The euro will have broken up before the end of this Parliamentary term, according to the majority of economists surveyed by The Sunday Telegraph.
They believe the single currency is in its death throes and may not even survive in its current membership for a week, let alone the next five years.
Of the 25 leading City economists surveyed, 12 predicted the euro would not survive in its current form this Parliamentary term, compared with eight who suspected it would. Five were undecided.
Two of the eight experts who predicted the currency would survive said it would do so only at the cost of seeing at least one of its members default on its sovereign debt.
Andrew Lilico, chief economist at think tank Policy Exchange, said there was "nearly zero chance" of the euro surviving with its current membership, adding: "Greece will certainly default on its debts, and it is an open question whether Greece will experience some form of revolution or coup - I'd put the likelihood of that over the next five years as around one in four."
Douglas McWilliams of the Centre for Economics and Business Research warned the single currency "may not even survive the next week".
Meanwhile David Blanchflower, professor at Dartmouth College and former Bank of England policymaker, told the Telegraph: "The political implications [of euro disintegration] are likely to be far-reaching - Germans are opposed to paying for others and may well quit."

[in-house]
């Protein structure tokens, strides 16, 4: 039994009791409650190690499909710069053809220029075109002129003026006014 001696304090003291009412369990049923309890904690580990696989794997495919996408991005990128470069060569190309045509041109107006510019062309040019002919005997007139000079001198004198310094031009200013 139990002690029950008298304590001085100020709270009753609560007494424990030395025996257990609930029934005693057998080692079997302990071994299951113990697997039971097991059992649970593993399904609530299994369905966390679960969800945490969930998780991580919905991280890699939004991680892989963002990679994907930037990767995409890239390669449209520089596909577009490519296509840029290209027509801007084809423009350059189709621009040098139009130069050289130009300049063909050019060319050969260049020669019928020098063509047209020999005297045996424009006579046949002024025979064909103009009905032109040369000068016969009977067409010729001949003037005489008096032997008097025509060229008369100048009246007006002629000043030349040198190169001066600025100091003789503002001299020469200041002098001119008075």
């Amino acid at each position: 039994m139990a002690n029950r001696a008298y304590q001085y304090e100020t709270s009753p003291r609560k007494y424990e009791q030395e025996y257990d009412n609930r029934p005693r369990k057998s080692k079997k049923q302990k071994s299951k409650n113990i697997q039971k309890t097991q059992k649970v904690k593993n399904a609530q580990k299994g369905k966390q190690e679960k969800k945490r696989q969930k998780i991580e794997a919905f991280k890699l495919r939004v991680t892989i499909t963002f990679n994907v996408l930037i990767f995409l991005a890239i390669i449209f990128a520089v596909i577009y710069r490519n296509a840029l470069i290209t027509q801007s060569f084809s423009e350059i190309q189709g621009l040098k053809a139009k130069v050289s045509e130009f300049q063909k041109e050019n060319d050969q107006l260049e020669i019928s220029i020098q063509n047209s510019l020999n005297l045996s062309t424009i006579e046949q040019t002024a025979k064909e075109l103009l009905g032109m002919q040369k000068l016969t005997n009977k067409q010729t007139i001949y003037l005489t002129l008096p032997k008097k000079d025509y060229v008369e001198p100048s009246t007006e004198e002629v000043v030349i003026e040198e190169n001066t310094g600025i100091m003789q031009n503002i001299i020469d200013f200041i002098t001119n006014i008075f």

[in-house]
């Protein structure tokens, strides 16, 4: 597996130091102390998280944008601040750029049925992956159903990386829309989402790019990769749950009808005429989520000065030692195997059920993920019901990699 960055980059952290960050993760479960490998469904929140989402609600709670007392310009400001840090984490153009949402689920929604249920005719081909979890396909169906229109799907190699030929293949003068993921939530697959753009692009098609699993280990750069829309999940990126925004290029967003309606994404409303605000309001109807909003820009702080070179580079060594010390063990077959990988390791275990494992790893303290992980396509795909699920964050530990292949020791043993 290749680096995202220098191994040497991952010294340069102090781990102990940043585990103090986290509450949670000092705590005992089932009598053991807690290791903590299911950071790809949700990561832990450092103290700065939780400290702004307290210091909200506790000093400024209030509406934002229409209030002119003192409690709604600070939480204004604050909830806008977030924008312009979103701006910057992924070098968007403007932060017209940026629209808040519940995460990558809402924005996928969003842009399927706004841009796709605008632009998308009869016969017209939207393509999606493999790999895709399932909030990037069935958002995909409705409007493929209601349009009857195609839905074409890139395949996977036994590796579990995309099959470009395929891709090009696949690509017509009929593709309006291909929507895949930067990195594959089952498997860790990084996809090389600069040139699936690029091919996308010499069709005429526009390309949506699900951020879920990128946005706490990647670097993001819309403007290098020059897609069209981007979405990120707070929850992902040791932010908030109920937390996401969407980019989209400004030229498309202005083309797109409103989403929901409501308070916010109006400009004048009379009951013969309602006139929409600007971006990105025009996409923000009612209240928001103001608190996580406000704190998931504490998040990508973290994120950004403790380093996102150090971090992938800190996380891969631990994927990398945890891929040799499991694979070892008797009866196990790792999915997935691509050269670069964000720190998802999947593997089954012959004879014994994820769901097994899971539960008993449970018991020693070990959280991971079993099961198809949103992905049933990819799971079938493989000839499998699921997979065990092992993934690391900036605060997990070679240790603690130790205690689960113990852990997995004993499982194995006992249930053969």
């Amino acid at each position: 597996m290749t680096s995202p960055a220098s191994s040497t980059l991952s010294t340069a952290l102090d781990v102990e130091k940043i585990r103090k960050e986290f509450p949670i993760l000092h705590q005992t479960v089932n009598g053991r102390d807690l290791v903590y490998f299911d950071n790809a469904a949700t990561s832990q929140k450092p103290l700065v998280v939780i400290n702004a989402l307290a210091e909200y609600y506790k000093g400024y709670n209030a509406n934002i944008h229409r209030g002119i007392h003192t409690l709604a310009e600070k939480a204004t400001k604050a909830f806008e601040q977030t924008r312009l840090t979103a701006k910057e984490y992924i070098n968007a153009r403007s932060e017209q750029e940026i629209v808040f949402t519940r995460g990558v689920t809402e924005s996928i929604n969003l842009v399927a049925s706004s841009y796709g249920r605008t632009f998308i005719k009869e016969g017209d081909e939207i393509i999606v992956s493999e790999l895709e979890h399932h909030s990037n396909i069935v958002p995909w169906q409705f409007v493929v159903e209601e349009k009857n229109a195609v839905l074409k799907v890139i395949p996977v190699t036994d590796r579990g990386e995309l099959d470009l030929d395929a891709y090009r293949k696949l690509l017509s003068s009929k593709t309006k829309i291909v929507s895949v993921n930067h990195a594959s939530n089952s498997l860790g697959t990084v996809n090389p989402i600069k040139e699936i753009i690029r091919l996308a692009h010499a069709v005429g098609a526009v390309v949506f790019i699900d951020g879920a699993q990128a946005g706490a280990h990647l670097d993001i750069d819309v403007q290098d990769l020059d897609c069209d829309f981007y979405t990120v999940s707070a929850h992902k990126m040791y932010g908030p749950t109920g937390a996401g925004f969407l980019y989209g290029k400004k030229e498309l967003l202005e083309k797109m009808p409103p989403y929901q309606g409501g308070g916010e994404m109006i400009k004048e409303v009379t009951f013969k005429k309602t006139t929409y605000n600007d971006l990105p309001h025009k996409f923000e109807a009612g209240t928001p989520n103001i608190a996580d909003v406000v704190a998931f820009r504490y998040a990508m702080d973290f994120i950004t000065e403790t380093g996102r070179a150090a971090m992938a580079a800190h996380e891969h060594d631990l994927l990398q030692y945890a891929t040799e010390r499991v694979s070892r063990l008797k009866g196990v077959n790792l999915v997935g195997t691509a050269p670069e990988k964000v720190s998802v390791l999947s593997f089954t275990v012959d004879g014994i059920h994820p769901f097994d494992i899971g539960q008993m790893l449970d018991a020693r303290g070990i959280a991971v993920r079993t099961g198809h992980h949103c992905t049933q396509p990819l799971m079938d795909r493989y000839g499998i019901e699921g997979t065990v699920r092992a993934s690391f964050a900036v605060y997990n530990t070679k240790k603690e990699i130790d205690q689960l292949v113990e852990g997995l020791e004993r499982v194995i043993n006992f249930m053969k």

Four of the economists said despite wider suspicion Greece or some of the weaker economies may be forced out of the currency, the most likely country to leave would be Germany.
The economists also predicted the UK economy will grow by well over a percentage point less next year than the Budget predicted in March.
They believe the Government will borrow almost £10bn less next year than the Treasury previously forecast, despite this weaker growth.
However, they were split on when the Bank of England will raise interest rates with some saying this year and others forecasting 2012 at the earliest.
Will work alongside de Bunsen and Webster
Briggs headed up insurance business
Partner Insight Video: Advisers have had to adapt to the changing investment landscape.